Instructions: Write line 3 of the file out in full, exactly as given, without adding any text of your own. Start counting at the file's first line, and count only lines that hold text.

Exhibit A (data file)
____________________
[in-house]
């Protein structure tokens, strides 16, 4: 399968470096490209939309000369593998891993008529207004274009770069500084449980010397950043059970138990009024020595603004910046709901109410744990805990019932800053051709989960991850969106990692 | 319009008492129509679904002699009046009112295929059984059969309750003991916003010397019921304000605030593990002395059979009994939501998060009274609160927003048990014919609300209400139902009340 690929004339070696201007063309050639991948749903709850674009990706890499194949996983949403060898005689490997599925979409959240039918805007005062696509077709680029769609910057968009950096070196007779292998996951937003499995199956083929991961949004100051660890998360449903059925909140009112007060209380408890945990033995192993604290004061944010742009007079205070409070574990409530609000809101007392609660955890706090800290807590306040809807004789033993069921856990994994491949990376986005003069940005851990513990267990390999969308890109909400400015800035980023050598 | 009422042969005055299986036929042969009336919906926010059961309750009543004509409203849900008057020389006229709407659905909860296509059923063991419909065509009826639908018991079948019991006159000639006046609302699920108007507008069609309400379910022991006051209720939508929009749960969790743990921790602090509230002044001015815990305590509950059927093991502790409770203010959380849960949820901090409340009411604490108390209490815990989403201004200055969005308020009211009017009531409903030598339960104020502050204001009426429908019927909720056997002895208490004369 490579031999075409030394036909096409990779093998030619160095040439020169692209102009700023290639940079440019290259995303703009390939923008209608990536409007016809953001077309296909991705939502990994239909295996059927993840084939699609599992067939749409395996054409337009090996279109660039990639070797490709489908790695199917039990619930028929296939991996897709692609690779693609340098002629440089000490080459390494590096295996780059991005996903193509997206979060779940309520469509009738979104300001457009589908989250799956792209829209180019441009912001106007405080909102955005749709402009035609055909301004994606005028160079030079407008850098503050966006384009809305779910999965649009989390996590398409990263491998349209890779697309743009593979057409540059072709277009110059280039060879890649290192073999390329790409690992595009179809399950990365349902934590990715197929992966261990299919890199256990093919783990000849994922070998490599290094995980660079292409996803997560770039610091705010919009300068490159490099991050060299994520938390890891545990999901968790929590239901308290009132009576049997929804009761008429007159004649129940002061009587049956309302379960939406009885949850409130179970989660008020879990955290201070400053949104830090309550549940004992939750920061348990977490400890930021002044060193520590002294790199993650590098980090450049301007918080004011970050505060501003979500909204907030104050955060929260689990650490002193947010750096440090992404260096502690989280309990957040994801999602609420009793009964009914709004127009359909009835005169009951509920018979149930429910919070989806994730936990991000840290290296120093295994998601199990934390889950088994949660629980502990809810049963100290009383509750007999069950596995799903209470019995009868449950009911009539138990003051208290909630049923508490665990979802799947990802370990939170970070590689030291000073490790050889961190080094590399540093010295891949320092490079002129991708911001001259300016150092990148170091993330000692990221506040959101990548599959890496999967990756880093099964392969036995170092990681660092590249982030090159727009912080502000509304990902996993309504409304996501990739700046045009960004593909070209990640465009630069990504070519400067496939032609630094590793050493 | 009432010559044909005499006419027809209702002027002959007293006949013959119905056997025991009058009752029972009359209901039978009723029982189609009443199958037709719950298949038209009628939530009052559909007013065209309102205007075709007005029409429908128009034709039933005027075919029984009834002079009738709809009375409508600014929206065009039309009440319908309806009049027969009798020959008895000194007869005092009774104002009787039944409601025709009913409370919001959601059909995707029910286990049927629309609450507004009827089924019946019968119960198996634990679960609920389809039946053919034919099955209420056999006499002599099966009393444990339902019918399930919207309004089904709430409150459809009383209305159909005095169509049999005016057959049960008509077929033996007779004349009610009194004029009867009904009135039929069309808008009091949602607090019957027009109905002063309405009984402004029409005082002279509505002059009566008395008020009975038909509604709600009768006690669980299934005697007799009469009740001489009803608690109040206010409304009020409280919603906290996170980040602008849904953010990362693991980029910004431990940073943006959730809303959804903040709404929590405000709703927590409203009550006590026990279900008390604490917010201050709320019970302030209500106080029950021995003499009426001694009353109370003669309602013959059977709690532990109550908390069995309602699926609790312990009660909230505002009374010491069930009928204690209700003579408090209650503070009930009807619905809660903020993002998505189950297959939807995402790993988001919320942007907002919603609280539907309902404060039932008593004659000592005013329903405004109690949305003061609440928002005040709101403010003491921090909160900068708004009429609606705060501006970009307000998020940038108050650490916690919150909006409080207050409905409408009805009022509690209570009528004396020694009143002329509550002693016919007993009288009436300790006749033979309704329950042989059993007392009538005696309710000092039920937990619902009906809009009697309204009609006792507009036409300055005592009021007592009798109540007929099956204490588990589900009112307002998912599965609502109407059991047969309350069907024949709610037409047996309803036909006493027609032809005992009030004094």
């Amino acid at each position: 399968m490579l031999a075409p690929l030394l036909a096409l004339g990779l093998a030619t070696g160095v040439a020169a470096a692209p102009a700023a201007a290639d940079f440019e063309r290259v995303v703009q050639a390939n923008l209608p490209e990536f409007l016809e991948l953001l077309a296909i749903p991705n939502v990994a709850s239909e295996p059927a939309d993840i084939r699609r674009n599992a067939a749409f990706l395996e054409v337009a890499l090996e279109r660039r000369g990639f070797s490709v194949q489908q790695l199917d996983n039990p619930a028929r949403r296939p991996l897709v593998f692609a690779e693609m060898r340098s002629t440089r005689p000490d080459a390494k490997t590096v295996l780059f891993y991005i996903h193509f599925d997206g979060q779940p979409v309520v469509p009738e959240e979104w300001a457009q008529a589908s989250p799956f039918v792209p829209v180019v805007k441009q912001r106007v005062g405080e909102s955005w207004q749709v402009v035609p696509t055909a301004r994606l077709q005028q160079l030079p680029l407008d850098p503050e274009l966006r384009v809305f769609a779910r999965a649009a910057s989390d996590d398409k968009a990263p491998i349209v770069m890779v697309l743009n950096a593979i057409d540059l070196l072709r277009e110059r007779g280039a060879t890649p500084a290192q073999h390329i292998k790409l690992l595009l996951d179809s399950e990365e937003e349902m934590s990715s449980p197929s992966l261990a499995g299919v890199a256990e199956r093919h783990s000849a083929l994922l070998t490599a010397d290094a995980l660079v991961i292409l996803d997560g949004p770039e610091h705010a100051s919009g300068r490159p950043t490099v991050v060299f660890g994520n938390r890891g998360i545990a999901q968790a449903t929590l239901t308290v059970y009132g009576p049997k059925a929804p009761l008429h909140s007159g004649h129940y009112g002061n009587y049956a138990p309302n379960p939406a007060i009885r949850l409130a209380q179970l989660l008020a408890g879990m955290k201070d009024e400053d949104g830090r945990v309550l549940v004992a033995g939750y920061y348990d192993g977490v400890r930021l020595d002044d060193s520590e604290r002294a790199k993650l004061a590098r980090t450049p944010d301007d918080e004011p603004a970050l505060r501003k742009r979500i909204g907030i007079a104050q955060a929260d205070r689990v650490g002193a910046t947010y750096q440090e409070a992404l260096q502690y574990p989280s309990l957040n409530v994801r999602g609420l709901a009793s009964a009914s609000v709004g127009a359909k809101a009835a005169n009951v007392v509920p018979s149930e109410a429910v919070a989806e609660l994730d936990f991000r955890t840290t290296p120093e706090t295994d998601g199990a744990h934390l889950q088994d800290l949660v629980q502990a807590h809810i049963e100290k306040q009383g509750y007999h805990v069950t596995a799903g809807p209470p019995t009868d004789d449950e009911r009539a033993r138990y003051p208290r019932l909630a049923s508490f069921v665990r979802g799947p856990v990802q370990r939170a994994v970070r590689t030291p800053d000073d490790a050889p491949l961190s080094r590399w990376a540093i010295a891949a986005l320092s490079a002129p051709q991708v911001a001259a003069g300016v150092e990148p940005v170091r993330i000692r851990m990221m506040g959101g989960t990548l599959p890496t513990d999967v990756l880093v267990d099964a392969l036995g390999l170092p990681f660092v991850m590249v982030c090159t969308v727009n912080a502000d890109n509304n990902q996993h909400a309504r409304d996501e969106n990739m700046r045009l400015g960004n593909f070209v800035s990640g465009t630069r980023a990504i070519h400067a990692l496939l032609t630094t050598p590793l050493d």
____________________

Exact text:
């Amino acid at each position: 399968m490579l031999a075409p690929l030394l036909a096409l004339g990779l093998a030619t070696g160095v040439a020169a470096a692209p102009a700023a201007a290639d940079f440019e063309r290259v995303v703009q050639a390939n923008l209608p490209e990536f409007l016809e991948l953001l077309a296909i749903p991705n939502v990994a709850s239909e295996p059927a939309d993840i084939r699609r674009n599992a067939a749409f990706l395996e054409v337009a890499l090996e279109r660039r000369g990639f070797s490709v194949q489908q790695l199917d996983n039990p619930a028929r949403r296939p991996l897709v593998f692609a690779e693609m060898r340098s002629t440089r005689p000490d080459a390494k490997t590096v295996l780059f891993y991005i996903h193509f599925d997206g979060q779940p979409v309520v469509p009738e959240e979104w300001a457009q008529a589908s989250p799956f039918v792209p829209v180019v805007k441009q912001r106007v005062g405080e909102s955005w207004q749709v402009v035609p696509t055909a301004r994606l077709q005028q160079l030079p680029l407008d850098p503050e274009l966006r384009v809305f769609a779910r999965a649009a910057s989390d996590d398409k968009a990263p491998i349209v770069m890779v697309l743009n950096a593979i057409d540059l070196l072709r277009e110059r007779g280039a060879t890649p500084a290192q073999h390329i292998k790409l690992l595009l996951d179809s399950e990365e937003e349902m934590s990715s449980p197929s992966l261990a499995g299919v890199a256990e199956r093919h783990s000849a083929l994922l070998t490599a010397d290094a995980l660079v991961i292409l996803d997560g949004p770039e610091h705010a100051s919009g300068r490159p950043t490099v991050v060299f660890g994520n938390r890891g998360i545990a999901q968790a449903t929590l239901t308290v059970y009132g009576p049997k059925a929804p009761l008429h909140s007159g004649h129940y009112g002061n009587y049956a138990p309302n379960p939406a007060i009885r949850l409130a209380q179970l989660l008020a408890g879990m955290k201070d009024e400053d949104g830090r945990v309550l549940v004992a033995g939750y920061y348990d192993g977490v400890r930021l020595d002044d060193s520590e604290r002294a790199k993650l004061a590098r980090t450049p944010d301007d918080e004011p603004a970050l505060r501003k742009r979500i909204g907030i007079a104050q955060a929260d205070r689990v650490g002193a910046t947010y750096q440090e409070a992404l260096q502690y574990p989280s309990l957040n409530v994801r999602g609420l709901a009793s009964a009914s609000v709004g127009a359909k809101a009835a005169n009951v007392v509920p018979s149930e109410a429910v919070a989806e609660l994730d936990f991000r955890t840290t290296p120093e706090t295994d998601g199990a744990h934390l889950q088994d800290l949660v629980q502990a807590h809810i049963e100290k306040q009383g509750y007999h805990v069950t596995a799903g809807p209470p019995t009868d004789d449950e009911r009539a033993r138990y003051p208290r019932l909630a049923s508490f069921v665990r979802g799947p856990v990802q370990r939170a994994v970070r590689t030291p800053d000073d490790a050889p491949l961190s080094r590399w990376a540093i010295a891949a986005l320092s490079a002129p051709q991708v911001a001259a003069g300016v150092e990148p940005v170091r993330i000692r851990m990221m506040g959101g989960t990548l599959p890496t513990d999967v990756l880093v267990d099964a392969l036995g390999l170092p990681f660092v991850m590249v982030c090159t969308v727009n912080a502000d890109n509304n990902q996993h909400a309504r409304d996501e969106n990739m700046r045009l400015g960004n593909f070209v800035s990640g465009t630069r980023a990504i070519h400067a990692l496939l032609t630094t050598p590793l050493d």